It looks like the Chinese yuan isn’t going to get much of a break between now and the US election.
With little more than three months to go before the presidential vote, the growing tension between the US and China is rapidly closing the door on any prospect of a rally.
The yuan has wilted against its trade-weighted basket in the past three weeks, and though much of that has been caused by the slide in the US dollar, the geopolitical factor has played its part.
For Jude Blanchette, Freeman Chair in China Studies at the Centre for Strategic and International Studies, the next few weeks are likely to be peppered with risks.
And while each individual risk seems manageable in and of itself, their combination may have more of an impact on the market than traders are currently anticipating.
“We’re in the middle of an election campaign, the midst of a pandemic, with all the desire to attribute blame, and China is battling to recover,” Blanchette said in a telephone interview from Washington. “Putting all this together, the market seems remarkably sanguine.” For sanguine, read complacent, with Michael Pompeo’s July 23 speech at the Nixon Library providing evidence of the continued ratcheting-up of tension, according to Blanchette.
It was “the most aggressive rhetoric from a senior administration figure against the Communist Party in modern times,” he said.
Further flashpoints are manifold. The US Secretary of State’s report identifying persons who have undermined Hong Kong’s autonomy and the related Treasury report on financial institutions are yet to come. A Chinese economist, the ex-SAFE official, Guan Tao, recently called for financial institutions to prepare for US legislation that could penalise banks for officials who implement the Hong Kong national security law. There are numerous items of legislation snaking their way through Capitol Hill with the potential to cause offence, too.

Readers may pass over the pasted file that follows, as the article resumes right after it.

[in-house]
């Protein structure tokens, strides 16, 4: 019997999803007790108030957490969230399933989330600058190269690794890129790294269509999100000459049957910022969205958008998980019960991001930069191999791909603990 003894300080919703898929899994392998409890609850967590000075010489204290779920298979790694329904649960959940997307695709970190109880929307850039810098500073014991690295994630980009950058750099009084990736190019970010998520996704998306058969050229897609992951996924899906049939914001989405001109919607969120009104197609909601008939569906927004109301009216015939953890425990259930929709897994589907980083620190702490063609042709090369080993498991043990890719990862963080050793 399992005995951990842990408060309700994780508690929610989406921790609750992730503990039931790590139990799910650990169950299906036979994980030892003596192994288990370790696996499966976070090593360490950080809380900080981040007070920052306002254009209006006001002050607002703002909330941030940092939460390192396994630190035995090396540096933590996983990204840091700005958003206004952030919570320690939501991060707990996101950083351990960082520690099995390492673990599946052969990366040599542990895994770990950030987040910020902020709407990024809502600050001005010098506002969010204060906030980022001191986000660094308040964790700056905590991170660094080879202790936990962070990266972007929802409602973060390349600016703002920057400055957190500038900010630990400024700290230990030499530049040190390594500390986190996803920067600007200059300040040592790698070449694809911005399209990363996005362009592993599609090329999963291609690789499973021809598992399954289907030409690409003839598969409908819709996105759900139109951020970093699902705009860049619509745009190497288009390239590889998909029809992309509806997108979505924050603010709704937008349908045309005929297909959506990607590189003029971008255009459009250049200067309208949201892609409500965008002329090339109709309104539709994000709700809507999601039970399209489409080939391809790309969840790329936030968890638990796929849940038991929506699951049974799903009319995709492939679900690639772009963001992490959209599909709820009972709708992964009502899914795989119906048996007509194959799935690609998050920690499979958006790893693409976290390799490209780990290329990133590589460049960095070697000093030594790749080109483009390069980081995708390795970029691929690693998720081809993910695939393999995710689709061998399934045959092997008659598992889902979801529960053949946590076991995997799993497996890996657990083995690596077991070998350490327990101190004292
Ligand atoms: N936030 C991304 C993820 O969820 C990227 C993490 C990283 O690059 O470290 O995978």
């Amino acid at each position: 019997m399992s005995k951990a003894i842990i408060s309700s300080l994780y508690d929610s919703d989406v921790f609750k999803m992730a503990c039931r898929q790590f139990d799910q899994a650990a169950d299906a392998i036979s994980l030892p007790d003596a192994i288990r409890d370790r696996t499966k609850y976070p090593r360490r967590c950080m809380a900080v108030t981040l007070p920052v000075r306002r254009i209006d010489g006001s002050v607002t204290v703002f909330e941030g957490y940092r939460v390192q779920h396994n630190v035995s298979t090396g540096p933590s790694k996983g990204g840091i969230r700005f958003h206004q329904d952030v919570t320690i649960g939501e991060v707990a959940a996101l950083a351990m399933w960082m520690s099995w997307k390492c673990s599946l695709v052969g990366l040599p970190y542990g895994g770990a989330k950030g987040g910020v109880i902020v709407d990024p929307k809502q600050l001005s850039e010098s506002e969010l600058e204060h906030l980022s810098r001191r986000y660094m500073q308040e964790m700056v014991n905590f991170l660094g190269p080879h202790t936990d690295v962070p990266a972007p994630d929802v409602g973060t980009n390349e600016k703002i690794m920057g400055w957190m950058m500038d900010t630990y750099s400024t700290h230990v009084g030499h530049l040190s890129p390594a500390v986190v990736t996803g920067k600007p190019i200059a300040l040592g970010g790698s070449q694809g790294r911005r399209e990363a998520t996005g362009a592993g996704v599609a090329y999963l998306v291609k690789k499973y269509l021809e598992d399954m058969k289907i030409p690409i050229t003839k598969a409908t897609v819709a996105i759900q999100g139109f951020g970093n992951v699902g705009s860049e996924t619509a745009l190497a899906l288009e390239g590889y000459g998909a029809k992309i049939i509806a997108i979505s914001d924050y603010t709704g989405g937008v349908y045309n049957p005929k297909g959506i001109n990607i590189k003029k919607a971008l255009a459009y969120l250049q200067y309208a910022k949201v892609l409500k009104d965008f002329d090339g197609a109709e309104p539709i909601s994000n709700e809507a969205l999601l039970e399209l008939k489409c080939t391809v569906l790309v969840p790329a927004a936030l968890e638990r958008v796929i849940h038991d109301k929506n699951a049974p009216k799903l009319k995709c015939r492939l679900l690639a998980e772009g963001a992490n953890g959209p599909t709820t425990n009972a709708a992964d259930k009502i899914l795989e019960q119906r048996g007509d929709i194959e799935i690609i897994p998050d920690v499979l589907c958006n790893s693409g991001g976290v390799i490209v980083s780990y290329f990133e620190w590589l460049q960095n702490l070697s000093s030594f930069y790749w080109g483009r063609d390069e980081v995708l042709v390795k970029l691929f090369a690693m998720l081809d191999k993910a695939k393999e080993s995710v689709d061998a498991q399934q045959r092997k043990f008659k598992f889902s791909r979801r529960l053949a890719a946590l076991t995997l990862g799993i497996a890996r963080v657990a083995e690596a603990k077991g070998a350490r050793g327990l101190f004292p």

And none of that diminishes the tension in the South China Sea, especially over Taiwanese territories. That said, the risks of a major provocation are small, according to Blanchette.
“China will be thinking about this strategically,” he said. “They may be increasingly aggressive, but they are not reckless.”
The good news is that the Phase One trade deal doesn’t seem under imminent threat because “neither side wants to be the first mover on this,” Blanchette said.
In this respect, Blanchette attaches a lower probability to additional tariffs than analysts such as David Dollar, senior fellow of Foreign Policy, Global Economy and Development, John L Thornton China Center at Brookings Institution.
Still, “there are risks to the trade deal if the Trump administration needs an adrenaline shot in September or October,” he said. Hence the yuan’s ride between now and polling day November 3 is almost certain to be a rocky one.
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